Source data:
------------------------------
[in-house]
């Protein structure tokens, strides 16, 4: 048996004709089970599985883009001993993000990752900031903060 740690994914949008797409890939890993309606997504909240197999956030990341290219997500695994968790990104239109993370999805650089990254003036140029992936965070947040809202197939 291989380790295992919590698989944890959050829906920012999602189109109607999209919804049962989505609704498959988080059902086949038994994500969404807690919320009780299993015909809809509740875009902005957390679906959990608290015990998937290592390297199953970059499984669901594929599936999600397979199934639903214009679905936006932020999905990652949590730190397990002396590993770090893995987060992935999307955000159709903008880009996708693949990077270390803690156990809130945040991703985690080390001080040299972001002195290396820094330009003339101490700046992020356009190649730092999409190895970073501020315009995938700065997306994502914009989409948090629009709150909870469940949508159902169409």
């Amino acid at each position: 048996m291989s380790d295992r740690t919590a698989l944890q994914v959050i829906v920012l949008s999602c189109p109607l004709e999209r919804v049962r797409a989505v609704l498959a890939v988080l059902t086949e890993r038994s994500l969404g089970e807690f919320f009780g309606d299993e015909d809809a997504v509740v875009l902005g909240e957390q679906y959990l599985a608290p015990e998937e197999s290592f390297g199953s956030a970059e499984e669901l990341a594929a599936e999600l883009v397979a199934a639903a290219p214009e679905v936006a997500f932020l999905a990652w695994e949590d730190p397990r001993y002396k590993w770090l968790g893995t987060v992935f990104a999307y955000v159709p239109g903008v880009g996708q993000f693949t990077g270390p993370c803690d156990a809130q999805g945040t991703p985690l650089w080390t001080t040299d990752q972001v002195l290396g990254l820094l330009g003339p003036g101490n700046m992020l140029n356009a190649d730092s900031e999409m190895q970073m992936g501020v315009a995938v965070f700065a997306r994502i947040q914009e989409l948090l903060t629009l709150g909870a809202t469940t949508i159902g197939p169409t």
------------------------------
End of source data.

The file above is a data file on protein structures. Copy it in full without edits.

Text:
[in-house]
């Protein structure tokens, strides 16, 4: 048996004709089970599985883009001993993000990752900031903060 740690994914949008797409890939890993309606997504909240197999956030990341290219997500695994968790990104239109993370999805650089990254003036140029992936965070947040809202197939 291989380790295992919590698989944890959050829906920012999602189109109607999209919804049962989505609704498959988080059902086949038994994500969404807690919320009780299993015909809809509740875009902005957390679906959990608290015990998937290592390297199953970059499984669901594929599936999600397979199934639903214009679905936006932020999905990652949590730190397990002396590993770090893995987060992935999307955000159709903008880009996708693949990077270390803690156990809130945040991703985690080390001080040299972001002195290396820094330009003339101490700046992020356009190649730092999409190895970073501020315009995938700065997306994502914009989409948090629009709150909870469940949508159902169409």
């Amino acid at each position: 048996m291989s380790d295992r740690t919590a698989l944890q994914v959050i829906v920012l949008s999602c189109p109607l004709e999209r919804v049962r797409a989505v609704l498959a890939v988080l059902t086949e890993r038994s994500l969404g089970e807690f919320f009780g309606d299993e015909d809809a997504v509740v875009l902005g909240e957390q679906y959990l599985a608290p015990e998937e197999s290592f390297g199953s956030a970059e499984e669901l990341a594929a599936e999600l883009v397979a199934a639903a290219p214009e679905v936006a997500f932020l999905a990652w695994e949590d730190p397990r001993y002396k590993w770090l968790g893995t987060v992935f990104a999307y955000v159709p239109g903008v880009g996708q993000f693949t990077g270390p993370c803690d156990a809130q999805g945040t991703p985690l650089w080390t001080t040299d990752q972001v002195l290396g990254l820094l330009g003339p003036g101490n700046m992020l140029n356009a190649d730092s900031e999409m190895q970073m992936g501020v315009a995938v965070f700065a997306r994502i947040q914009e989409l948090l903060t629009l709150g909870a809202t469940t949508i159902g197939p169409t």